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A comparative analysis of setae on the pereiopods of reproductive male and female Orconectes rusticus (Decapoda: Astacidae)

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The pereiopods (walking legs) of crustaceans have been shown to have both mechano- and chemosensory functions including: detecting various odors, mechanical stimuli, as well as being used for grooming of gills and brood care. Using scanning electron microscopy, we examined the pereiopods of reproductive male (form I) and reproductive female (glair) crayfish Orconectes rusticus Girard, 1852 and found that the distal portion (dorsal surface) of the propodus of pereiopods 2 through 5 contain smooth, plumose, serrate and cuspidate setae. Various studies have implicated both smooth and serrate setae as being important for grooming; therefore, we used scanning electron microscopy to examine and compare the distribution of smooth and serrate setae on the pereiopods of reproductive male and female crayfish in order to determine if there were differences between sexes. We found that there were no differences in the number of tufts (pockets) or number of smooth setae on the second and third pereiopods (chelipeds) between male and female crayfish. Further, the second and third pereiopods of both male and female crayfish had significantly more smooth setae than the fourth and fifth pereiopods. When the distribution of serrate setae was compared, we found that reproductive female crayfish possess significantly more serrate setae on their fifth pereiopods than their fourth pereiopods and both pereiopods 4 and 5 of form I male crayfish. Overall, increases in serrate setae on the fifth pereiopods of reproductive female crayfish are significant. We suggest that female crayfish may use serrate setae of the fifth pereiopods extensively for grooming eggs and brood care during reproduction.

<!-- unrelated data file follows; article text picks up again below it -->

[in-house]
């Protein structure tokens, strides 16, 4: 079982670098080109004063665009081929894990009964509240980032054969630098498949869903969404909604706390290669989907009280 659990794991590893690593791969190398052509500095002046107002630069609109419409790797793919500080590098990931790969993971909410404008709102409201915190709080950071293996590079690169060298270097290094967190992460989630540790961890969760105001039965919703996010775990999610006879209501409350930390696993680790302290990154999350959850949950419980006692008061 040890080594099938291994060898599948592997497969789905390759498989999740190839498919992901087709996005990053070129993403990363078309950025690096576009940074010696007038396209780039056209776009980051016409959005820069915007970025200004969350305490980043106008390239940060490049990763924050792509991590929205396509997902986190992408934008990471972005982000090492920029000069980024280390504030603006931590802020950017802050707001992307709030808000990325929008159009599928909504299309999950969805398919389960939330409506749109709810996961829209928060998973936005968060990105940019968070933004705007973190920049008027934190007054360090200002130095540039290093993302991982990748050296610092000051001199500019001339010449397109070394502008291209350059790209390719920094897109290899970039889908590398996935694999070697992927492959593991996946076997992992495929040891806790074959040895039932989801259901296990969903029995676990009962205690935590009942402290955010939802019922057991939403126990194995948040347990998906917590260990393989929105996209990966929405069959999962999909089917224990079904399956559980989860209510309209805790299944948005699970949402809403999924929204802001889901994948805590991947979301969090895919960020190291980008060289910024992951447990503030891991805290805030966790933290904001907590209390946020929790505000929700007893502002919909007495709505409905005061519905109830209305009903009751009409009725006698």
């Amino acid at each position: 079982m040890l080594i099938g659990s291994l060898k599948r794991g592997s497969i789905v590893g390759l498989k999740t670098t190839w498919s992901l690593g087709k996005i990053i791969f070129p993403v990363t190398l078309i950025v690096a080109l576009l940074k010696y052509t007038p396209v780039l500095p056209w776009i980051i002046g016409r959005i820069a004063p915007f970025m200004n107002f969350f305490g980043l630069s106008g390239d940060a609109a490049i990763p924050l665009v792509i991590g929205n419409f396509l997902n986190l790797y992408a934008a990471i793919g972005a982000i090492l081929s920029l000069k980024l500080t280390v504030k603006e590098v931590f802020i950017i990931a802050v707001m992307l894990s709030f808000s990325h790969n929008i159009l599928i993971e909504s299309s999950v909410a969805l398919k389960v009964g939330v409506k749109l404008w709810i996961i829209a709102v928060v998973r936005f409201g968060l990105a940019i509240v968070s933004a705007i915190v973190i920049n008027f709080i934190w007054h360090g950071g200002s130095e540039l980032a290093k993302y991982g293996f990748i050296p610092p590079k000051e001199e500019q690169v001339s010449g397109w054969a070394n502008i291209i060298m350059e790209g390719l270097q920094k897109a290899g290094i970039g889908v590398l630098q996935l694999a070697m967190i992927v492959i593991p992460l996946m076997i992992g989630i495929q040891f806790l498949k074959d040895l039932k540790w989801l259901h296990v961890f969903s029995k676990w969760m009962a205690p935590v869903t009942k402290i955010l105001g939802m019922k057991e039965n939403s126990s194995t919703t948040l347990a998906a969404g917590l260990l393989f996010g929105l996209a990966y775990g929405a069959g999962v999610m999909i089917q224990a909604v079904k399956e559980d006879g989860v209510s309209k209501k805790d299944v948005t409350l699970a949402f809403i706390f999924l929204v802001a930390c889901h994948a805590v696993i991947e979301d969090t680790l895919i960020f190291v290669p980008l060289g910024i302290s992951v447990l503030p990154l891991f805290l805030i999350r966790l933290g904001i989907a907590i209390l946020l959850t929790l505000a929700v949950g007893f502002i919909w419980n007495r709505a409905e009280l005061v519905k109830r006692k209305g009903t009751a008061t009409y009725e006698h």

Affiliations: 1: 1Laboratory for Sensory Ecology, J. P. Scott Center for Neuroscience, Mind & Behavior, Department of Biological Sciences, Bowling Green State University, Bowling Green, OH 43403, USA


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